Phototherapy for Psoriasis
Used for more than 75 years to treat
psoriasis, UVB phototherapy continues to be an effective treatment.
It works by exposing the skin to a type of ultraviolet (UV) light
called UVB. The UVB light penetrates the skin, and this slows the
rapidly growing skin cells that lead to psoriasis.
To receive UVB phototherapy, a person stands in a light box lined
with UVB lights. UVB phototherapy usually takes place in a
dermatologist’s office or psoriasis clinic. If UVB therapy proves
effective, some people can use an at-home UVB unit prescribed by a
Before treatment - Patient
with severe psoriasis
After treatment - The
patient's dermatologist prescribed UVB phototherapy and
an oral (taken by mouth) retinoid to clear this
Photographs used with permission of the Journal
of the American Academy of Dermatology.
All photographs were
published in the Journal of the American Academy of
Lebwohl M, Ali S.
“Treatment of psoriasis. Part 1. Topical therapy and
phototherapy,” 487-98; quiz 99-502. Copyright Elsevier
Number of treatments: UVB
phototherapy requires time. To be effective, 2 to 5 treatments
per week are given for several weeks. The exact number of
treatments varies with the patient’s response, type of UVB
phototherapy prescribed, and the severity of the psoriasis.
Some people need to pre-treat their skin. This can involve
applying coal tar to the psoriasis the night before and washing
it off in the morning. Before stepping into the light box, most
people apply a thin layer of petroleum jelly or mineral oil to
the psoriasis. This thin layer makes the UVB light more
How long clearing lasts: Remission time varies. Recent
studies suggest that it may be possible to increase clearing by
continuing treatment for a bit after the skin clears. One such
study found that more than half (55%) of the patients who did
this were clear 1 year later. These patients received narrowband
UVB phototherapy 3 times per week for 12 weeks. For the next 4
weeks, they received 2 UVB treatments per week. For the
following 4 weeks, they received 1 UVB treatment per week.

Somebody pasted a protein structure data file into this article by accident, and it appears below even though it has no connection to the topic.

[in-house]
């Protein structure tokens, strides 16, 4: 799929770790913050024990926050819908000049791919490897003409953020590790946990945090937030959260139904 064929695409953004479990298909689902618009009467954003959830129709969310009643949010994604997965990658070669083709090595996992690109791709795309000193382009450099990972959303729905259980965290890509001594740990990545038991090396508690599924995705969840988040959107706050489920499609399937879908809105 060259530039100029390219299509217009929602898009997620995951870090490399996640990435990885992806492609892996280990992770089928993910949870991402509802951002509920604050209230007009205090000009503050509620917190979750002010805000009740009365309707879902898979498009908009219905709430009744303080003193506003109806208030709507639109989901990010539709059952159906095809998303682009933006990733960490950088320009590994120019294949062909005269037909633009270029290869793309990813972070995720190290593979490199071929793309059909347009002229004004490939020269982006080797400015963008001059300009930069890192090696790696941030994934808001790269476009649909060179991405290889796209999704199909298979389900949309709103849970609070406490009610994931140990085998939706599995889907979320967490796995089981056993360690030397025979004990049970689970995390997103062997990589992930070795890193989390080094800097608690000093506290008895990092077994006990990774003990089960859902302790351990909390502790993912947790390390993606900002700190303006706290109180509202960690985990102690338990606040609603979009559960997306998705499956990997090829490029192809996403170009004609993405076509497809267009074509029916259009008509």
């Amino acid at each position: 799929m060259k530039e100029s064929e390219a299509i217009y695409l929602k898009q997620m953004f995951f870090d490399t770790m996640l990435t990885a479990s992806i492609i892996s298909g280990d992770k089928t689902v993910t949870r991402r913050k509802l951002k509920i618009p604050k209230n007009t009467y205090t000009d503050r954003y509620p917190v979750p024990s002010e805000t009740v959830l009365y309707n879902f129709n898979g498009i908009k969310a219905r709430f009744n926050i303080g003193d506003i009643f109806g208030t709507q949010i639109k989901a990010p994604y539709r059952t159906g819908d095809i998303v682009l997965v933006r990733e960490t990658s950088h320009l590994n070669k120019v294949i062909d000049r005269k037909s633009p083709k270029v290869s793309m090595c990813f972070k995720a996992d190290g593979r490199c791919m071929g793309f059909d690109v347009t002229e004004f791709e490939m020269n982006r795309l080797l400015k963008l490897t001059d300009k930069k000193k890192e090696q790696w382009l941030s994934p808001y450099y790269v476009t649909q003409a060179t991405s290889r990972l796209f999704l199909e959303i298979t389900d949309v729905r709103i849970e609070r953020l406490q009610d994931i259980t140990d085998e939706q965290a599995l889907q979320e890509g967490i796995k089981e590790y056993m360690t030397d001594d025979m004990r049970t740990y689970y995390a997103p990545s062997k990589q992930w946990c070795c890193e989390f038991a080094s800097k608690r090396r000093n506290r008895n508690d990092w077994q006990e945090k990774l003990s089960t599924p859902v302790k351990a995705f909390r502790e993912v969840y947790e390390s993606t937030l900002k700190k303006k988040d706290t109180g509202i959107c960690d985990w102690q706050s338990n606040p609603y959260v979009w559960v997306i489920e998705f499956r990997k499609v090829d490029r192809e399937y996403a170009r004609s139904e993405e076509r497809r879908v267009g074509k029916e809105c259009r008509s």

Currently, most patients stop UVB phototherapy when their skin
clears. Some begin the UVB treatments when the psoriasis starts
Side effects: The skin may be red, itchy, or dry after
UVB exposure. Some people develop a sunburn-like reaction and
even blisters. Temporary worsening of the psoriasis also is
possible before the skin starts to clear. Pregnant women may
develop melasma, a skin condition that causes mottled skin.
Receiving years of UVB phototherapy may pose greater risks. Over
time, exposure to UVB light may increase one’s risk of premature
skin aging. Signs of premature skin aging include sagging skin,
wrinkles, and dark marks. There also may be an increased risk of
getting skin cancer. This is why sunscreen should be applied to
all skin that does not require UVB phototherapy and a
dermatologist must closely monitor all patients who receive
Lebwohl M, Ali S. “Treatment of psoriasis. Part 1. Topical therapy
and phototherapy.” Journal of the American Academy of Dermatology
October 2001; 45: 487-98; quiz 99-502.
Menter A, Korman NJ,
Elmets CA et al. “Guidelines of care for the management of
psoriasis and psoriatic arthritis: Section 5. Guidelines of care for
the treatment of psoriasis with phototherapy and photochemotherapy.”
Journal of the American Academy of Dermatology January 2010;
Feldman SR, Clark AR, et al. 2000. “Phototherapy Treatment
Protocols.” New York, NY: Parthenon Publishing Group.
All content solely
developed by the American Academy of Dermatology
For an overview, visit
the AAD pamphlet
Psoriasis and Psoriatic Arthritis.
Dermatologists Tell Their Patients
For severe or stubborn
psoriasis, combining UVB phototherapy with another
psoriasis treatment often means faster clearing and
fewer side effects.